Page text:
3. Energy-Saving Features: Use smart design to save energy. This includes:

 - Good insulation keeps your home warm in winter and cool in summer. It does this without using too much energy.

 - Fresh airflow helps keep the air inside fresh and healthy. It prevents heaters and air conditioners from overworking.

 - Natural light reduces the need for electric lights during the day. Letting in plenty of sunlight does this.

By focusing on these simple steps, buildings can use less energy. This is good for the planet and saves money on bills. Plus, it makes living spaces healthier and more comfortable for everyone.

For a dwelling to be sustainable, it is essential to consider, wherever possible:

 - Buildings can use solar panels or tiny wind turbines to make clean power. They can store extra energy. They also have spots to charge electric cars and park bikes, making travel greener.

 - Heating and cooling systems with solar thermal panels rather than so-called low-enthalpy geothermal;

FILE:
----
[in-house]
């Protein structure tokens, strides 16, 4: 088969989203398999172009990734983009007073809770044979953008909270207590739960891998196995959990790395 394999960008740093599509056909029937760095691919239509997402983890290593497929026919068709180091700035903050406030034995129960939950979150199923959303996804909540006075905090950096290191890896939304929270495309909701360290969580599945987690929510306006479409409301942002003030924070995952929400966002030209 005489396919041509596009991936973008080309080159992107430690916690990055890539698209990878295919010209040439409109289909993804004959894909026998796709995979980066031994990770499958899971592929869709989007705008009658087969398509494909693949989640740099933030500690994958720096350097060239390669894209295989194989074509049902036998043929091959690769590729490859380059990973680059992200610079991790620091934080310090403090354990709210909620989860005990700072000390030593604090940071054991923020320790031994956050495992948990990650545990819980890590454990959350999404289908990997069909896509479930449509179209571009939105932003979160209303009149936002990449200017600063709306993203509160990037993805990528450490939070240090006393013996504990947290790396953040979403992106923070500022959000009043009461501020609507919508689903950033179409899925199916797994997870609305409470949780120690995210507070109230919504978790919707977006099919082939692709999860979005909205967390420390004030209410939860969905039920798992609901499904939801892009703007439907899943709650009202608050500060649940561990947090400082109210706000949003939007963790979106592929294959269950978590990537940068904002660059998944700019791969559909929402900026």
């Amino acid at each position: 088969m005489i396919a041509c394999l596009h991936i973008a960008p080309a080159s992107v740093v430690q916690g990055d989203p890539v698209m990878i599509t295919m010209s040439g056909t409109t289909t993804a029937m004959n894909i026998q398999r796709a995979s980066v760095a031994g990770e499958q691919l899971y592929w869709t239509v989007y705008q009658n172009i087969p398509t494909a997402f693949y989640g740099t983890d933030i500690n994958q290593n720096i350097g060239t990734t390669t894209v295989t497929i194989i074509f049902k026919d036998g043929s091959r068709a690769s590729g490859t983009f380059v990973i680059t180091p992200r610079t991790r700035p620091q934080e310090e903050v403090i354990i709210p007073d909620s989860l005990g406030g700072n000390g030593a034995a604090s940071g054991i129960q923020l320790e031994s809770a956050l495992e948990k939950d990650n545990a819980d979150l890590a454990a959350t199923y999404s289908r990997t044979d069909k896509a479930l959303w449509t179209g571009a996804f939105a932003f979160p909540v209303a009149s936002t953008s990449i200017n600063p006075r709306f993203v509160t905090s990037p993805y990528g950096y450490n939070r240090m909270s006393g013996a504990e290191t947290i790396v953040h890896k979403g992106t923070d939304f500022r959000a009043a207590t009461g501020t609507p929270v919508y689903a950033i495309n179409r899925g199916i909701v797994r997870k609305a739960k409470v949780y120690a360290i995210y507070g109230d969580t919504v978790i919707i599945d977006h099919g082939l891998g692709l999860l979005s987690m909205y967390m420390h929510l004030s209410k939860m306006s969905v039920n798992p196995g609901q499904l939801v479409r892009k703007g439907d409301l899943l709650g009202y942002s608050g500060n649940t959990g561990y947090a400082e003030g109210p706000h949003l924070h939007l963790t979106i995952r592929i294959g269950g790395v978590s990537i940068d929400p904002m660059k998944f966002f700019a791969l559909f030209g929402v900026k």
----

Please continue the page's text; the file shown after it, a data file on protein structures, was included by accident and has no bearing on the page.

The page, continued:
- Last but not least, using recovered and recycled materials is essential. Also, use materials with a low environmental impact. Be careful to use components that don't release toxic particulates.

The Most Used Sustainable Materials

Among the most widely used materials in sustainable architecture are:

 - Reclaimed wood,

 - Lumber from sustainably managed forests,

 - Salvaged bricks,

 - Recycled steel.

Eco-friendly building means using nature-friendly materials like bamboo, straw, cork, earth, and hemp. Plant-covered roofs keep homes cozy and clean the air. Combining old materials with new tech makes buildings better for the Earth.